Category Archives: Exploring the UK
I am admittedly late with my year-end travel review this year, and for the sake of all, I’m going to make it more succinct than in the past. This is the third annual year-end review – 2011 was “The Year of Travel” and 2012 was “Crossing the 100k Line”. I’ve chosen 2013’s title because the year was slightly less crazy than 2012, involved a bit less total travel and an overall somewhat better work-life balance, as seen not only in more personal travel but also working fewer weekends.
In 2013 I was not at home for 116 nights, just a bit shy of 1/3 of the time (and only 3 nights less than last year’s monster total). With 27 nights away with Astrid (very similar to last year’s 26), that meant we were apart for 89 nights, or just about 25% of the year – which is about one week each month on average. The greatest difference from last year was more personal travel – in addition to time with Astrid I was away for 11 additional nights that were not for business (although usually tacked on to the end of business trips).
Looking at where I was, I spent 41 nights in North America (vs. 42 in 2012) and a lot of time in South America – 26 nights over two trips including our long vacation in Argentina and Chile. I just had one long trip to Asia, with 15 nights in Singapore, Malaysia, and Thailand. That trip featured my only night on a train, to match last year’s night aboard the Caledonian Sleeper to Scotland – but quite a different experience!
The rest of the time away was closer to home – 18 nights in Europe highlighted by my trip through France to Barcelona with Bill and our end-of-the-year vacation to Dubrovnik, and 7 nights here in the UK, including our romantic getaway to the swanky hotel in the former eye hospital in Exeter around Valentine’s Day and two nights in a hotel in London (same as 2012, and again for a big local work event). In addition to the night on the Thai train mentioned above, 11 other nights were in transit – two nights on Brittany Ferries’ Pont-Aven to and from St Malo in France, and 9 nights on airplanes (on five different airlines).
The year’s total flying came to about 92,000 miles. Although this is nearly 20k fewer than last year, it still comes to more than 3.5x around the Earth! Interestingly, despite traveling less distance I took 6 more flights – 43 individual flights in 2013 compared to 37 in 2012. To make the math balance out, that means that there were more short flights; 63% of my flights were short-haul, this year all about 4 hours or less.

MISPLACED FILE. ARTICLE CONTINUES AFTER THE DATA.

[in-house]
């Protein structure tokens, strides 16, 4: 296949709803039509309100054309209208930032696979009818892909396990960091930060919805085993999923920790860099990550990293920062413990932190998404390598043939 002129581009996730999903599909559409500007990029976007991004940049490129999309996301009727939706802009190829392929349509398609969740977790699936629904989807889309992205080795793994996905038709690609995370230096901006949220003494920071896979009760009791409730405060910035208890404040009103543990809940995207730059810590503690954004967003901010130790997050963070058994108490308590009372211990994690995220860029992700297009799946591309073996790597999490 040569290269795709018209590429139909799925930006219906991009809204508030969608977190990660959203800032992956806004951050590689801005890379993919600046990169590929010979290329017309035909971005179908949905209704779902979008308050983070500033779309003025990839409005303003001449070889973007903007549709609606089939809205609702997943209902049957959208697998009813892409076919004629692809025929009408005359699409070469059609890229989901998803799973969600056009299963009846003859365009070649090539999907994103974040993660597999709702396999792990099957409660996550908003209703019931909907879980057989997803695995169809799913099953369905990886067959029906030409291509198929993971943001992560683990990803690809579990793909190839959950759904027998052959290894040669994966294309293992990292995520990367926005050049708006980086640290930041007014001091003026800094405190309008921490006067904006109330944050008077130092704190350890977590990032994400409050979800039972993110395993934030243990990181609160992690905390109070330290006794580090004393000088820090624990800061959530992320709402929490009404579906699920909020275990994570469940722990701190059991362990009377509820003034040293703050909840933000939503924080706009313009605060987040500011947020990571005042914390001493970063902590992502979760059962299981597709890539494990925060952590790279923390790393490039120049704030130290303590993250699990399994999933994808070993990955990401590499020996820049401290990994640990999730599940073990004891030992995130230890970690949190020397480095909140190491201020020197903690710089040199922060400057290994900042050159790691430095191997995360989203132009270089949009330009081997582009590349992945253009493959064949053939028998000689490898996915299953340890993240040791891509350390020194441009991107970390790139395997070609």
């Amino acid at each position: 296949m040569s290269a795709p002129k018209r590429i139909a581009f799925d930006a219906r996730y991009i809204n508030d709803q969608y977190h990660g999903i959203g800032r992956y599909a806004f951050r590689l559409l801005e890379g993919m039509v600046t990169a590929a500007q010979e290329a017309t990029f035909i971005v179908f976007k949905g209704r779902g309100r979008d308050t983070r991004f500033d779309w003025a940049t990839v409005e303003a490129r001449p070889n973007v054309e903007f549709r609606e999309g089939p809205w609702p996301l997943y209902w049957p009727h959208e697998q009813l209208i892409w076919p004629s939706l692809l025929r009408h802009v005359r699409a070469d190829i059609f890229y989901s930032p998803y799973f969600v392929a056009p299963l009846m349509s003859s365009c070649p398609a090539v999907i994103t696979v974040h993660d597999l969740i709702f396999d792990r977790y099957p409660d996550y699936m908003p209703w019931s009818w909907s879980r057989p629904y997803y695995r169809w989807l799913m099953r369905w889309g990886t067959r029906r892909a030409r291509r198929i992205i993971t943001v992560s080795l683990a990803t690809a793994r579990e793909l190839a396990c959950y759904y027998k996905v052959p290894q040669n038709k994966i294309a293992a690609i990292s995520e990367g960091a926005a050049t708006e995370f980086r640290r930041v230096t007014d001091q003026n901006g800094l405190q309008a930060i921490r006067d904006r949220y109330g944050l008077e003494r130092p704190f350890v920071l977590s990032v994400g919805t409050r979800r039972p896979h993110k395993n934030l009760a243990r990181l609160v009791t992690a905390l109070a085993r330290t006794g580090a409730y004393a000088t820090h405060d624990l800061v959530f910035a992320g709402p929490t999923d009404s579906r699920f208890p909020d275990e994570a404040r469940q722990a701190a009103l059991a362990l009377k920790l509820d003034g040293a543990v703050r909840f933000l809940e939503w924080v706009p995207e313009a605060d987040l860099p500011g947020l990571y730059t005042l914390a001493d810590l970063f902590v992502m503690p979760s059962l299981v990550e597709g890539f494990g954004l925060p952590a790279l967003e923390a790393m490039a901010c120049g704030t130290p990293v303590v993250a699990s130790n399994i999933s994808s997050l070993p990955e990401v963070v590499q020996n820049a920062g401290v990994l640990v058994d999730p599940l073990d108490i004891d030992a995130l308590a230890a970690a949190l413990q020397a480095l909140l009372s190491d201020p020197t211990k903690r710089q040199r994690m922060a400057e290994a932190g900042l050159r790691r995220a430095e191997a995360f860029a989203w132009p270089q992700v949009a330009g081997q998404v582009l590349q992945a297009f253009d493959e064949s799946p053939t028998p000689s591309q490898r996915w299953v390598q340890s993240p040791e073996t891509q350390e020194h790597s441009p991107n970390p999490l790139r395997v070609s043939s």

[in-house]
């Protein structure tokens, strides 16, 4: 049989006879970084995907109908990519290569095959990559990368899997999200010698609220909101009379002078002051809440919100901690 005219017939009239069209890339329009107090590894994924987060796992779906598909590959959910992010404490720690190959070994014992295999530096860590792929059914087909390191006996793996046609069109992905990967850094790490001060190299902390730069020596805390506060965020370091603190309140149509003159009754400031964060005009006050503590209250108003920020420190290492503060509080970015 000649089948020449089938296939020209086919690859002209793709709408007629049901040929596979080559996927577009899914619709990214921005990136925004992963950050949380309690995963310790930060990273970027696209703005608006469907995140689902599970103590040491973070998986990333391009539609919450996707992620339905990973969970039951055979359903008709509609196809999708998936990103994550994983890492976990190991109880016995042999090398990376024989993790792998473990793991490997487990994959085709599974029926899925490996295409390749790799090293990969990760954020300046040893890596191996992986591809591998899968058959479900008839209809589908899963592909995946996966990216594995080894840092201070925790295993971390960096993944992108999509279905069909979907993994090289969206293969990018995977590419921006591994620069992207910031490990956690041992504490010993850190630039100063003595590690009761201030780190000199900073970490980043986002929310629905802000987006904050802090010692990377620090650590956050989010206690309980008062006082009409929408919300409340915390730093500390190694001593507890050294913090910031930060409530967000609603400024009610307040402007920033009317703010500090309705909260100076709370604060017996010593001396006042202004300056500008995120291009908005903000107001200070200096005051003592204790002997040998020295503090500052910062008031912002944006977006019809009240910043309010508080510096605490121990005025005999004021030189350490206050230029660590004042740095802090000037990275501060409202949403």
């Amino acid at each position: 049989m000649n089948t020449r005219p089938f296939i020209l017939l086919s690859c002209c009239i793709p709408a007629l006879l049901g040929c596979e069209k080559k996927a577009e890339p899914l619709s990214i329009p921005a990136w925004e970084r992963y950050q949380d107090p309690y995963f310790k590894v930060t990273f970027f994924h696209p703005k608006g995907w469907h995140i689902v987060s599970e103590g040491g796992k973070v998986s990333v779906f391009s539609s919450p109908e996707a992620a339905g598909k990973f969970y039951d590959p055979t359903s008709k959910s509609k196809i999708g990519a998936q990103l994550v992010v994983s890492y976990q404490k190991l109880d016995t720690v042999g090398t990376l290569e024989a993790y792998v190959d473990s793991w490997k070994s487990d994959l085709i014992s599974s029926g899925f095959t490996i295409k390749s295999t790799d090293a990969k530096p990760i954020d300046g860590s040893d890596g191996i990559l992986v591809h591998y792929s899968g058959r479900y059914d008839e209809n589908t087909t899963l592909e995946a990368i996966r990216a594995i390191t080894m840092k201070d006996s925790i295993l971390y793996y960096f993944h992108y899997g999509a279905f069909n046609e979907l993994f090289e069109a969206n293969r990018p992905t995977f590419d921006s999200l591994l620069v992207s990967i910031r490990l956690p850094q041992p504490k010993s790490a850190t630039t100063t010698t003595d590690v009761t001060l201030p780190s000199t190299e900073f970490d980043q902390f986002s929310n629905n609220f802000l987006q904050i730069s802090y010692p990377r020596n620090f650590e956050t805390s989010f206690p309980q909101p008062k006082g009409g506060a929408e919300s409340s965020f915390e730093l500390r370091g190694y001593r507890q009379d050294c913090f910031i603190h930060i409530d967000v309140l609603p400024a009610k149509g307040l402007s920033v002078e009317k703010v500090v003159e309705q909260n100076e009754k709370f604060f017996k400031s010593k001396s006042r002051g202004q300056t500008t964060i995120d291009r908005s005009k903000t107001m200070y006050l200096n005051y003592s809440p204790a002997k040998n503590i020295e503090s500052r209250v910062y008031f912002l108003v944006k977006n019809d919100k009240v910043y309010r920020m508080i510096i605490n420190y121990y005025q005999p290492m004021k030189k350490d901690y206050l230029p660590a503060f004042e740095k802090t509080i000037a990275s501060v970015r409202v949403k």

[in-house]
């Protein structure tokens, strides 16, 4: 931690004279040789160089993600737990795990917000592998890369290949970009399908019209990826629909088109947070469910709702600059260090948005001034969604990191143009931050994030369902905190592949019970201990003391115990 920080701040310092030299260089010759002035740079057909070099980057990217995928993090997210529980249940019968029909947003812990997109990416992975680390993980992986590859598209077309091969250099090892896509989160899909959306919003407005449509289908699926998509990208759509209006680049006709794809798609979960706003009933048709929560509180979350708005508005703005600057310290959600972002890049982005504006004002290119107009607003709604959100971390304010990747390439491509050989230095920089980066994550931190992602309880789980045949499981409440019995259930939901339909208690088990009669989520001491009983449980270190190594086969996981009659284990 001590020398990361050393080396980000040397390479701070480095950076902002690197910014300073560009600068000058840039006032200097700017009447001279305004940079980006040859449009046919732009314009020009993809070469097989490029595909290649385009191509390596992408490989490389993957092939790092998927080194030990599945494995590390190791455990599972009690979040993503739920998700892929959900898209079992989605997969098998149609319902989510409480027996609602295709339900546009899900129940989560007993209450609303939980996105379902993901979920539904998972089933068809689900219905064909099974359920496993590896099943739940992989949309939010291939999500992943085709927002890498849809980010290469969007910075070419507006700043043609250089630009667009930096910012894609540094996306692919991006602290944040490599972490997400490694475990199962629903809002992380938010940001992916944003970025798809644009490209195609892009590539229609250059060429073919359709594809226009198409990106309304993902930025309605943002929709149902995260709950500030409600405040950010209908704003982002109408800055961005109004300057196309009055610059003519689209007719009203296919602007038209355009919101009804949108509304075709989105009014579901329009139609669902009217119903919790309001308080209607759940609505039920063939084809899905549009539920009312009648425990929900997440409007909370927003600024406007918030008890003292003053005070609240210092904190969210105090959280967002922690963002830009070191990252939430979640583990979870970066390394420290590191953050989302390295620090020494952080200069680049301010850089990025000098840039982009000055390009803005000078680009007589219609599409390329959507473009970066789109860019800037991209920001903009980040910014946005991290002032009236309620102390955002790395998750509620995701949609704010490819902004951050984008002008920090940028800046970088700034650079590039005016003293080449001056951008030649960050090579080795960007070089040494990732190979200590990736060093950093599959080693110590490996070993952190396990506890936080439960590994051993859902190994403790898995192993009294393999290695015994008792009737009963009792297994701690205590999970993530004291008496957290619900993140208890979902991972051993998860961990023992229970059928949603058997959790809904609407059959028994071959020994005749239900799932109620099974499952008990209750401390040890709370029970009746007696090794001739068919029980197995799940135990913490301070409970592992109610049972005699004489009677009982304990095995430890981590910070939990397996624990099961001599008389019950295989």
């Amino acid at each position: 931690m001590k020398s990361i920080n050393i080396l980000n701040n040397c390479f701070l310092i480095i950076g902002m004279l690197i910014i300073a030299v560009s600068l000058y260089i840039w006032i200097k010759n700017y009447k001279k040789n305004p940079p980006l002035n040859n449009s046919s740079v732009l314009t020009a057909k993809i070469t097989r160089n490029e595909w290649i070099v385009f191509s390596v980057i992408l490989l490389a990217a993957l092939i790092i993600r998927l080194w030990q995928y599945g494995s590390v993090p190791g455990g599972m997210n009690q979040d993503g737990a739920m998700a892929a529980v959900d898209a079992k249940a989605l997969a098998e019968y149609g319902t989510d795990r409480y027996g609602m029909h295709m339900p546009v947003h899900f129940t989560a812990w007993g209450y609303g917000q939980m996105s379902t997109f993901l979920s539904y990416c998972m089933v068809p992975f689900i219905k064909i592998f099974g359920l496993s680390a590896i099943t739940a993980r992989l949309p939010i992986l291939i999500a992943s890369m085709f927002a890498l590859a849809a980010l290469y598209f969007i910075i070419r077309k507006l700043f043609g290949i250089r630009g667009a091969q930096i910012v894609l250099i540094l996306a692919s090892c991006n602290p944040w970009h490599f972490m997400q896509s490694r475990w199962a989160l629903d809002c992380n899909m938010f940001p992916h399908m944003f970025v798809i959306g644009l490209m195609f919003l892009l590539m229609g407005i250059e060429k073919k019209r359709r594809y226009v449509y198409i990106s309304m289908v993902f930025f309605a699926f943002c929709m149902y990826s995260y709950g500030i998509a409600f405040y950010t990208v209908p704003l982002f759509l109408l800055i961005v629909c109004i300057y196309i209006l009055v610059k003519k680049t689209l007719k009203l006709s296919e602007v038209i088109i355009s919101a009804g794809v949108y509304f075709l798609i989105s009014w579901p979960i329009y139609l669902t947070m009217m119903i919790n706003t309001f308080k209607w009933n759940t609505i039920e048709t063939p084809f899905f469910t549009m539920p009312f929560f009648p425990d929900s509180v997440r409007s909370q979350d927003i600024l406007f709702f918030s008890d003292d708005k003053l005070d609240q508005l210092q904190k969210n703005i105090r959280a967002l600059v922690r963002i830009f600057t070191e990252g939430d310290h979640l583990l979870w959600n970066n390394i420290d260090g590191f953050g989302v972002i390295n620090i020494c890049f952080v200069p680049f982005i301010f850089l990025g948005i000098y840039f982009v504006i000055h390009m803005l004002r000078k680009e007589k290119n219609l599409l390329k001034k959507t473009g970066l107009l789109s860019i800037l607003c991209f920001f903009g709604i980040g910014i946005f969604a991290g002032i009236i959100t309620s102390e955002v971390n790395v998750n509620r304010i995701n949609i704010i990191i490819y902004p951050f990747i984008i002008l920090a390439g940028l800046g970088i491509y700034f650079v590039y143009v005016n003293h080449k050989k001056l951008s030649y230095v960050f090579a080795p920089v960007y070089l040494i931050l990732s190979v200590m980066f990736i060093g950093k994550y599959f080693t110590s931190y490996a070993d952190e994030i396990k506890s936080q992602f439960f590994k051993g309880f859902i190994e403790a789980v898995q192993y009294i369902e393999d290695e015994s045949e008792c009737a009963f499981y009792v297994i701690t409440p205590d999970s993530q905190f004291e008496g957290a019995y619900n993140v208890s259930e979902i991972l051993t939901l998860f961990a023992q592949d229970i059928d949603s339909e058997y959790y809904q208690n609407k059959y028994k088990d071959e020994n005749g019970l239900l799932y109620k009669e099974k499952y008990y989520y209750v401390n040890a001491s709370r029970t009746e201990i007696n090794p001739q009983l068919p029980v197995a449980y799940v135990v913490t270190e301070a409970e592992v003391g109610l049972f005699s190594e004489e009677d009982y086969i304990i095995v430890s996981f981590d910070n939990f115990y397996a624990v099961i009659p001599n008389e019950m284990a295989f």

Although 2013 doesn’t look all that interesting on the map compared to 2012, the flying highlights were different. In 2013 I flew for the first time on both the Airbus A380 super jumbo and the Boeing 787 Dreamliner. My A380 flight from Singapore to London was also my longest flight at more than 6700 miles and about 13 ½ hours, and it was on 5-star Singapore Airlines, the launch customer for the world’s largest passenger aircraft back in 2007. Despite its size, you really don’t even notice that the plane is two levels because each deck is boarded from a separate jet bridge. The other really noticeable characteristic is noise – there is virtually none! I have to give Airbus credit for being dramatically quieter than Boeing.
Although the A380 was memorable, it was actually my only long-haul Airbus flight this year. The other 15 long-haul flights were all Boeing. The highlight was probably the my Boeing 787 Dreamliner flight from London to Newark on British Airways. Luckily, this was in November, well after the innovative aircraft got back in the air following its worldwide grounding early in 2013. The 747 with its short upper deck is still a favorite, though – I’ve had 16 flights on 747s in the past three years, and it will be sad to see them disappear over the coming years – although British Airways is the largest 747 operator in the world with 52, they are going to be phased out in favor of new and more fuel-efficient planes.
I flew the most on the old Boeing 767s – eight times including three short-haul flights and long-haul flights on BA and twice each on Delta and LAN.